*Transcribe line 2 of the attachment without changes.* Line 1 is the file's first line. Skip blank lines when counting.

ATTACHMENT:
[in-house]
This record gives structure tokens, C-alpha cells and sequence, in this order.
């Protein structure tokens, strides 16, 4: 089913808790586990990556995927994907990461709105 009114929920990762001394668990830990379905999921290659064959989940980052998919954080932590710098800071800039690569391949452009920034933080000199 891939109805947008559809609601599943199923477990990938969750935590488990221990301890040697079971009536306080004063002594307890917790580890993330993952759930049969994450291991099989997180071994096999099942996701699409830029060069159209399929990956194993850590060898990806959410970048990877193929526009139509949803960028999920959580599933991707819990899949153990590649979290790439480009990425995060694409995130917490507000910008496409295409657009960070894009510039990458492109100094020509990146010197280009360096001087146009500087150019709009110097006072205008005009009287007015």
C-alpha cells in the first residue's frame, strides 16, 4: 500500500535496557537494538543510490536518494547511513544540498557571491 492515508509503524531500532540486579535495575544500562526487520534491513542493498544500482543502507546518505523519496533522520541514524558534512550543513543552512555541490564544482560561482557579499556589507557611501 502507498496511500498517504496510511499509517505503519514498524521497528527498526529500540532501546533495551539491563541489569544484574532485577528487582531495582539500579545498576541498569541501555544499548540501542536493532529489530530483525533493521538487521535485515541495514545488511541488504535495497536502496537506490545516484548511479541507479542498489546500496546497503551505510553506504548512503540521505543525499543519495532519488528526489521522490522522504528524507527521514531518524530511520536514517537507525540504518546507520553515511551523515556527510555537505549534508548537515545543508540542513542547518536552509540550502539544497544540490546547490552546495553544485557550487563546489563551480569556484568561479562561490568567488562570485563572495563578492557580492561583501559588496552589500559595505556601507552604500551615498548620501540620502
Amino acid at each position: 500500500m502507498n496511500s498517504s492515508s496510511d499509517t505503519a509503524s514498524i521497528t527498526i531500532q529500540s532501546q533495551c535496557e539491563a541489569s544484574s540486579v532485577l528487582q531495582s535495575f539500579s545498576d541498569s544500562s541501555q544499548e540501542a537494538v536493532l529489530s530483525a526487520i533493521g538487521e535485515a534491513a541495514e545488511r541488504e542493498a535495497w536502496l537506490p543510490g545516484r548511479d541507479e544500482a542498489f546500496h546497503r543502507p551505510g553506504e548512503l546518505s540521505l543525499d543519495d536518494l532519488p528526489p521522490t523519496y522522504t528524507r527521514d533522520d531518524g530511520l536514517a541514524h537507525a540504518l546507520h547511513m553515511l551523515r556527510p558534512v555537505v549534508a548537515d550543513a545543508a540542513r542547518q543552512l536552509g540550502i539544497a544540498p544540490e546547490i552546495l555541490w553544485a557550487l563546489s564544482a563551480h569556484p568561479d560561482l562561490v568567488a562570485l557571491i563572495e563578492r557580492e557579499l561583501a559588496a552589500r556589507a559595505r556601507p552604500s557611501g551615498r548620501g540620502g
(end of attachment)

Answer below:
This record gives structure tokens, C-alpha cells and sequence, in this order.